When we’re shoving quarters into a vending machine, we probably don’t stop to think about the aesthetics of their design or what they tell us about our culture.
Likewise, ancient Romans might not have given much thought to the deeper meaning of the denarii rattling around in their purses. But put those coins under a glass case 2,000 years later and their significance becomes obvious.
Transylvania University senior Ben Gallenstein was struck by this insight over the summer as he assembled a collection of ancient coins for a display in the school’s library.
Through a summer internship for academic credit, he archived, arranged and described the 23 coins so everyone can now experience them (the classics program, which had been using them in classes, gave them to the library last fall).
“The experience of all the moving parts made it easier for me to realize everything that goes into what I want to do in the future,” said Gallenstein, a classics and art history double major with an interest in becoming a curator or archivist.
The oldest coin — a bronze, Greek one dating back to the 400s B.C. — features the goddess Athena on its heads side and a hippocampus (horse/fish creature) on the reverse. “Gods, heroes, and other mythological figures are a common motif among ancient and classical coins,” according to the online Special Collections guide that Gallenstein curated.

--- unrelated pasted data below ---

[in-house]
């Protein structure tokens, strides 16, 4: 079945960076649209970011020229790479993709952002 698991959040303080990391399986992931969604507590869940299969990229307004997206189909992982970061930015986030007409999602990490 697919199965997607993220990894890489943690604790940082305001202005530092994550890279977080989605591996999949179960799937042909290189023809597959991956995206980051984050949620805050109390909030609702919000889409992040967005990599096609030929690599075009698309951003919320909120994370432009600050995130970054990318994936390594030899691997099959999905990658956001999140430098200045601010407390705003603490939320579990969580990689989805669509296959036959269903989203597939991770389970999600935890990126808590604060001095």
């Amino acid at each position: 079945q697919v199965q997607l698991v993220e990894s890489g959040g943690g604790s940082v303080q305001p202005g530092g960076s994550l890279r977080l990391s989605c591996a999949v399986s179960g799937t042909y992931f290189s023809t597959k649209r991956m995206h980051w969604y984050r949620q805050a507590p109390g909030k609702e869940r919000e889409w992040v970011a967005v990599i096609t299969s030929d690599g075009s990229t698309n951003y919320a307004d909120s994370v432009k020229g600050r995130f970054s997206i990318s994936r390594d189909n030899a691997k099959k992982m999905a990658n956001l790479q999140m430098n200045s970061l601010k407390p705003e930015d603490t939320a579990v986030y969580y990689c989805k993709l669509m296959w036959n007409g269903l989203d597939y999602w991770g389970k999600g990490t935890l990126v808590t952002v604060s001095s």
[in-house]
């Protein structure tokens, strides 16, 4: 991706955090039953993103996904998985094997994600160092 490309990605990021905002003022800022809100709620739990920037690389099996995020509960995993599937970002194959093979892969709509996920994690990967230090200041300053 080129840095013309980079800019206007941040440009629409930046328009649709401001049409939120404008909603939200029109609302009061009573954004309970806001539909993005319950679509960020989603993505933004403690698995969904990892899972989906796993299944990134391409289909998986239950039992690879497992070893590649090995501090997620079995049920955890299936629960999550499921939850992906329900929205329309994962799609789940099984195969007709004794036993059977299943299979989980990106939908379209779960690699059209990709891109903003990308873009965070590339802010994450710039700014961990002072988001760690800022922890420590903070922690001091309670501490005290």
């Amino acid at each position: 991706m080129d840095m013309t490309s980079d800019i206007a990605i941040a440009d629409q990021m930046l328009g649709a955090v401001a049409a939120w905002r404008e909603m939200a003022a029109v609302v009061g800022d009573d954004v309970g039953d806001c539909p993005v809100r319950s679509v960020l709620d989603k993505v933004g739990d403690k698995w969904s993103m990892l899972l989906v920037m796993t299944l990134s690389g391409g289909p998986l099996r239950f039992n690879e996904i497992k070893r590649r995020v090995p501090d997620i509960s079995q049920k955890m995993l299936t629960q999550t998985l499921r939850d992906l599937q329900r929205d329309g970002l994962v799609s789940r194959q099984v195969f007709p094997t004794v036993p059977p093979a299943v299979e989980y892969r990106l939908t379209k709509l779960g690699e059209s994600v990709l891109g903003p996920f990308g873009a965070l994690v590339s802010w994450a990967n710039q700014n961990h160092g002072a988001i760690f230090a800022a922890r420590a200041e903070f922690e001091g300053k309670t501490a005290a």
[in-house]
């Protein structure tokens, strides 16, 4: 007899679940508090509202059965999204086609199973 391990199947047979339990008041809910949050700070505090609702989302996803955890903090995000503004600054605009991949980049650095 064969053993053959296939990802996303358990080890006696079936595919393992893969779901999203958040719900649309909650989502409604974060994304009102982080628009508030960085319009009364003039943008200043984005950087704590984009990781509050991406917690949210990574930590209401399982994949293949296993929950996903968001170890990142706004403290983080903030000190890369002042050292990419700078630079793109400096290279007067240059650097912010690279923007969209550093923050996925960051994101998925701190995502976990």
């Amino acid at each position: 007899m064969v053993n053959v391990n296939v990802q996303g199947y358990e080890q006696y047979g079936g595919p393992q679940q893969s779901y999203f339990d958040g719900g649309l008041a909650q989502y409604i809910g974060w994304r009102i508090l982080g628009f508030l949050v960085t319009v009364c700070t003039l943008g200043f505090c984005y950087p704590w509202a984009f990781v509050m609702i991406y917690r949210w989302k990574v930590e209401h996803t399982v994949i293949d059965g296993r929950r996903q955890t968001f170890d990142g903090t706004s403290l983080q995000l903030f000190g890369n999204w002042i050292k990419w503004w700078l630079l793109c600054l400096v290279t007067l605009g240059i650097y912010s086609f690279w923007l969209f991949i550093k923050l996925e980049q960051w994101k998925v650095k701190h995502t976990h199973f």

“You get to know a lot about what they appreciated as a culture,” he said. Plus: “The craftsmanship is beautiful.”
The rest of the coins, which are bronze and silver, date back to the Roman Empire. They, too, honor gods — including Mercury, who also appeared on U.S. dimes from 1916-45. Other coins feature images like soldiers and a cornucopia (everybody likes a good harvest).
They don’t look as precise as today’s coins because they were struck by hand — and you had to wack them pretty hard, to boot. The Romans were able to strike up to 20,000 coins a day, according to Gallenstein.
He got help for the project from library director Susan Brown and professors John Svarlien and Frank Russell.
The study and collection of coins — “numismatics” — is “an important dimension of the study of ancient history,” Svarlien said. “The imagery and legends on coins can reveal a lot about the zeitgeist of a particular period and the political ambitions of leaders. Greek and Roman rulers took very seriously the power coins had in influencing public opinion.”
Svarlien emphasized how the work, which grew out of Senior Seminar research, involved much more than arranging coins in a case. For instance, Gallenstein studied and photographed them and cataloged them into Special Collections. He also found out the best way to care for the coins.
“It is an outstanding piece of work,” Svarlien said. “I hope the Transy community will visit the collection.”
Brown shares his enthusiasm. “Ben’s work will assist researchers and students in Transylvania courses for years to come,” she said. “He brought a passion for the subject, which shows in both the display and the guide that he created.”